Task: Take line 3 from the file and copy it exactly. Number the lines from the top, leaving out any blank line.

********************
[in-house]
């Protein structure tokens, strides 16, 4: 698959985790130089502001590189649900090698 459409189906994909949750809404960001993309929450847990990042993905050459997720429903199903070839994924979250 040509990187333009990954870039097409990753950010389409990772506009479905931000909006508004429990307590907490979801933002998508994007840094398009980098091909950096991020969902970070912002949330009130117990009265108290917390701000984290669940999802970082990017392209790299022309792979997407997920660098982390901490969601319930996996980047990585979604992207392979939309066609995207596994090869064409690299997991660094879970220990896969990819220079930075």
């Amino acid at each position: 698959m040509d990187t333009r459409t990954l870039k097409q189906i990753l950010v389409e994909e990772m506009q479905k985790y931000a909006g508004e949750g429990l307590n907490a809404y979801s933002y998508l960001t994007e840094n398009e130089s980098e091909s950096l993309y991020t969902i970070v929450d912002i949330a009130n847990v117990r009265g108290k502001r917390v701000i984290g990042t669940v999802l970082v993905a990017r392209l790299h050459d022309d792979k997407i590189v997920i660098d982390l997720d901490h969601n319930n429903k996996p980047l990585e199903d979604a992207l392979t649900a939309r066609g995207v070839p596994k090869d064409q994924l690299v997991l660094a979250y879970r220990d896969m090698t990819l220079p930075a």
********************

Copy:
């Amino acid at each position: 698959m040509d990187t333009r459409t990954l870039k097409q189906i990753l950010v389409e994909e990772m506009q479905k985790y931000a909006g508004e949750g429990l307590n907490a809404y979801s933002y998508l960001t994007e840094n398009e130089s980098e091909s950096l993309y991020t969902i970070v929450d912002i949330a009130n847990v117990r009265g108290k502001r917390v701000i984290g990042t669940v999802l970082v993905a990017r392209l790299h050459d022309d792979k997407i590189v997920i660098d982390l997720d901490h969601n319930n429903k996996p980047l990585e199903d979604a992207l392979t649900a939309r066609g995207v070839p596994k090869d064409q994924l690299v997991l660094a979250y879970r220990d896969m090698t990819l220079p930075a």